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Keyword: landscape management

Incorporating ecological and nonecological concerns in the restoration of a rare, high-elevation Bebb willow riparian community

Publications Posted on: September 24, 2014
Activities were initiated by The Nature Conservancy, the USDA Forest Service, and the Northern Arizona University School of Forestry and Department of Geology in 1996 to restore hydrologic and ecological function to a high-elevation Bebb willow (Salix bebbiana) and mixed grass riparian community in Hart Prairie, near Flagstaff, AZ.

Ecological wilderness restoration: Attitudes toward restoring the Mount Logan Wilderness

Publications Posted on: September 24, 2014
By law, wilderness areas are intended to be unmarred landscapes where evidence of modern civilization is generally absent. This presents a problem, since ecological wilderness conditions have been impaired by human activities. For example, some forest wilderness ecosystems have been altered by livestock grazing, logging, fire exclusion, and through other environmental manipulations.

Problem solving or social change? The Applegate and Grand Canyon Forest Partnerships

Publications Posted on: September 24, 2014
Natural resource conflicts have resulted in attempts at better collaboration between public and private sectors. The resulting partnerships approach collaboration either by problem solving through better information and management, or by requiring substantial social change. The Applegate Partnership in Oregon and the Grand Canyon Forest Partnership in Arizona illustrate each approach.

Upper South Platte Watershed Protection and Restoration Project

Publications Posted on: September 24, 2014
The Upper South Platte Basin is a critical watershed in Colorado. Nearly 80 percent of the water used by the 1.5 million Denver metropolitan residents comes from or is transmitted through this river drainage. The Colorado Unified Watershed Assessment identified the Upper South Platte River as a Category 1 watershed in need of restoration. Most of the river basin is located within the Pike National Forest southwest of the city of Denver.

Alternative ponderosa pine restoration treatments in the western United States

Publications Posted on: September 24, 2014
Compared to presettlement times, many ponderosa pine forests of the United States are now more dense and have greater quantities of fuels. Widespread treatments are needed in these forests to restore ecological integrity and to reduce the risk of uncharacteristically severe fires. Among possible restorative treatments, however, the appropriate balance among cuttings, mechanical fuel treatments, and prescribed fire is often unclear.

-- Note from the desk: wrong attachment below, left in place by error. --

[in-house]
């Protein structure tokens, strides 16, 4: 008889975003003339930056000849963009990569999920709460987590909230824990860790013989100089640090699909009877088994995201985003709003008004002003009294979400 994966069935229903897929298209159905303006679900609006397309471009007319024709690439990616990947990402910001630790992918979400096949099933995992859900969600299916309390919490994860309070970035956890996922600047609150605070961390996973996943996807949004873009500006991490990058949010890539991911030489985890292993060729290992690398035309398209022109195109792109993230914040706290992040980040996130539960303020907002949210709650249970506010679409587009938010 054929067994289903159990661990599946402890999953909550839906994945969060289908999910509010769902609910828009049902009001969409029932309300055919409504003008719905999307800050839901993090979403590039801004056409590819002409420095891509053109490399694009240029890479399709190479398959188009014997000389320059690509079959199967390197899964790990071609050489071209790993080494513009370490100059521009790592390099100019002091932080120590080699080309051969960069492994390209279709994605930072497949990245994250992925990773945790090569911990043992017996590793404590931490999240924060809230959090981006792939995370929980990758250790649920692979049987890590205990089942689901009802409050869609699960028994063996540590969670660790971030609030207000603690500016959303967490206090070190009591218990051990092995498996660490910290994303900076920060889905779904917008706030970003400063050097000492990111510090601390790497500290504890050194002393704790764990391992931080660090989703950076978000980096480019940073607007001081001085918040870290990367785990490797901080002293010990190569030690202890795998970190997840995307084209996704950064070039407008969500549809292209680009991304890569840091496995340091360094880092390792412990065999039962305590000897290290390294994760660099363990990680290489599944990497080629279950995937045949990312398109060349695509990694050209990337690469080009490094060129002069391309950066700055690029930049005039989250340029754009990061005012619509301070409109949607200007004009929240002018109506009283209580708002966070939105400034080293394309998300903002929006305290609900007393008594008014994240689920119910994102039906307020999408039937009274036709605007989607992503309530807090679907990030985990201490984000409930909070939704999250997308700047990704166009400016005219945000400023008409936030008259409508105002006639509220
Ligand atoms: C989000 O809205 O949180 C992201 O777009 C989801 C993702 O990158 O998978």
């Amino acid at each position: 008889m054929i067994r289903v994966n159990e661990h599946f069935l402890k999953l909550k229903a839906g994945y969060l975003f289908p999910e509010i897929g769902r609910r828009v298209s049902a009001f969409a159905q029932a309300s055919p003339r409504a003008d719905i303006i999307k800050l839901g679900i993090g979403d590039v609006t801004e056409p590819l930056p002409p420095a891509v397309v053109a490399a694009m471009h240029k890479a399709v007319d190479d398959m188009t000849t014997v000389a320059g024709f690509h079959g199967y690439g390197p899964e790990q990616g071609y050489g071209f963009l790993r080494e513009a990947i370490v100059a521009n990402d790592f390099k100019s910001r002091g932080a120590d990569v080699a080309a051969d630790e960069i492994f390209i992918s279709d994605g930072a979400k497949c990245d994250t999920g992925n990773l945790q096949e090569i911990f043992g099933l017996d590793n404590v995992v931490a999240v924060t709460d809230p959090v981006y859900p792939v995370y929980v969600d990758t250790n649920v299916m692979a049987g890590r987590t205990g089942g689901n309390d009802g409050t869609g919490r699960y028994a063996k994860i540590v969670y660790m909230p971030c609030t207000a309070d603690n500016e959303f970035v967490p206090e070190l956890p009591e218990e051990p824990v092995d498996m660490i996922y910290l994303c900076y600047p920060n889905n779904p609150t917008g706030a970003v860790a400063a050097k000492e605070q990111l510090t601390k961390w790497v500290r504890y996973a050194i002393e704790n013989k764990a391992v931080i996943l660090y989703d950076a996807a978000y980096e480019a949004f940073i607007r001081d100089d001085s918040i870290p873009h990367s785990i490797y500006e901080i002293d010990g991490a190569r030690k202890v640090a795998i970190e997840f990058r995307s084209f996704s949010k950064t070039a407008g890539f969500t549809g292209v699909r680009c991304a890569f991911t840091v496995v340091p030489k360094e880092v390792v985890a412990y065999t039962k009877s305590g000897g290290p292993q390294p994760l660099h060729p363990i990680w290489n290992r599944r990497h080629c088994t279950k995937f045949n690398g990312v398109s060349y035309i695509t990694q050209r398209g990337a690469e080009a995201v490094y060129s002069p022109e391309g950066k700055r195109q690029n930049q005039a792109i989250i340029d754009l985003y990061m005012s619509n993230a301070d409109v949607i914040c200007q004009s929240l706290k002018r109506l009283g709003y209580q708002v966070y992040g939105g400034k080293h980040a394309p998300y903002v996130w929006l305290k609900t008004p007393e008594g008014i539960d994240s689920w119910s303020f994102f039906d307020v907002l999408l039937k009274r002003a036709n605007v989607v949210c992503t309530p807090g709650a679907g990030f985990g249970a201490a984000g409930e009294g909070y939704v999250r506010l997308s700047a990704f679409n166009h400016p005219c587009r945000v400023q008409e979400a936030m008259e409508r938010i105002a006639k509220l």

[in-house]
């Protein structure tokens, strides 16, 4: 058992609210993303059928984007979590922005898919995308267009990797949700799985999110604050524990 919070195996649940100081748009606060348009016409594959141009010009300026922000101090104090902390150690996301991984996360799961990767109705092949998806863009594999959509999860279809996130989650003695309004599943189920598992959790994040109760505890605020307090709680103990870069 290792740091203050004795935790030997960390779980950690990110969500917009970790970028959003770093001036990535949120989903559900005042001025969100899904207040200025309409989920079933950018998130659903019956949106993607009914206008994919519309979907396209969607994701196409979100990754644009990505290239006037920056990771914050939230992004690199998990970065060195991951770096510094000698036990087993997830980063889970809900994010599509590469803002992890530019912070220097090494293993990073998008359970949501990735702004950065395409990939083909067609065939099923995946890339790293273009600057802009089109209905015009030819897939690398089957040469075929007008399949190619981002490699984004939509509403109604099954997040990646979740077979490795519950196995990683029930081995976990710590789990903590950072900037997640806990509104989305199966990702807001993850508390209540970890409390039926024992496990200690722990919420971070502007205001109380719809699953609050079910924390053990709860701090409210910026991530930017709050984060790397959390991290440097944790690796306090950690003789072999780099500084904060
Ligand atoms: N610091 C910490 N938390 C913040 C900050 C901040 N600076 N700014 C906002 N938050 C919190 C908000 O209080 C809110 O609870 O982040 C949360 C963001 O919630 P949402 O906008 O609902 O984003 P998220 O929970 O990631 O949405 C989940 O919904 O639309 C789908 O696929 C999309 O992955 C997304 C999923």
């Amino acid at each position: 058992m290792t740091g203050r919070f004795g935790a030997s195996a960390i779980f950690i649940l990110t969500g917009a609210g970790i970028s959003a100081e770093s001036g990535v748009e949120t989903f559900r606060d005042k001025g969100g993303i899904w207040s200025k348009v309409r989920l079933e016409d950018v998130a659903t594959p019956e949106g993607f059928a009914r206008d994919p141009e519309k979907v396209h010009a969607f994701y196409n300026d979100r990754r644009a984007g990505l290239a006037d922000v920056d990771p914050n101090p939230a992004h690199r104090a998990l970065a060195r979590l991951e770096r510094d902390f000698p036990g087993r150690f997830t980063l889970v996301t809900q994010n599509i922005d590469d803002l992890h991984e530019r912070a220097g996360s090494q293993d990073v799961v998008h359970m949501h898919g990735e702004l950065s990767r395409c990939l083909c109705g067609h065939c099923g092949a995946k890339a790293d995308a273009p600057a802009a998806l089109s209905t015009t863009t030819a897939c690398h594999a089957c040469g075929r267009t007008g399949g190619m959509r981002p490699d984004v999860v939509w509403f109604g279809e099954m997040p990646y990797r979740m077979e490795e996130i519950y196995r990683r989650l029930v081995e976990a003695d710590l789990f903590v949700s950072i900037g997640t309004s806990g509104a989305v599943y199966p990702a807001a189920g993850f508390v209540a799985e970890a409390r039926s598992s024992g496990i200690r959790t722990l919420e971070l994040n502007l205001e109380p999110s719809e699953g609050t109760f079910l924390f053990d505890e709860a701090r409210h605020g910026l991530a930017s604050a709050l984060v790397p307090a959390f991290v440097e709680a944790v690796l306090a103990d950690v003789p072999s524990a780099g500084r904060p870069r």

Can we create and sustain late successional attributes in interior ponderosa pine stands? Large-scale ecological research studies in northeastern California

Publications Posted on: September 24, 2014
Conflicts over changing demands on our increasingly scarce stands of late successional ponderosa pine could be abated by increasing the proportion of stands with late successional attributes in the forest land base. However, we don't know whether these attributes can be developed through the management of younger stands. Nor do we know whether late successional stands can be managed to perpetuate these values through time.

Habitat associations of the sagebrush lizard (Sceloporus graciosus): Potential responses of an ectotherm to ponderosa pine forest restoration treatments

Publications Posted on: September 24, 2014
Little is known about the response of ectotherms to ponderosa pine (Pinus ponderosa) restoration treatments. The ambient body temperature of an ectotherm affects its physiology, development, and behavior. Microhabitat availability and heterogeneity are critical factors in determining which thermoregulation choices are available to a terrestrial ectotherm (Stevenson 1985).

Butterfly response and successional change following ecosystem restoration

Publications Posted on: September 24, 2014
The Lepidoptera (butterflies and moths) can be useful indicators of ecosystem change as a result of a disturbance event. We monitored changes in butterfly abundance in two restoration treatment units paired with adjacent untreated forest at the Mt. Trumbull Resource Conservation Area in northern Arizona.

Plant community responses to livestock grazing: An assessment of alternative management practices in a semiarid grassland

Publications Posted on: September 24, 2014
One of the most prevalent land-use practices in the American Southwest, and one of the most contentious issues among land-use policymakers, is the grazing of domestic livestock. In an effort to contribute scientific understanding to this debate, we have designed experiments comparing the effects of alternative grazing regimes on plant communities.

Effect of restoration thinning on mycorrhizal fungal propagules in a northern Arizona ponderosa pine forest: Preliminary results

Publications Posted on: September 24, 2014
The inoculum potential for arbuscular mycorrhizal (AM) and ectomycorrhizal (EM) fungi were investigated in thinned and uncut control stands in a northern Arizona ponderosa pine forest. A corn bioassay was used to determine the relative amount of infective propagules of AM fungi, and a ponderosa pine (Pinus ponderosa) bioassay was used to determine the relative amount of infective propagules of EM fungi.

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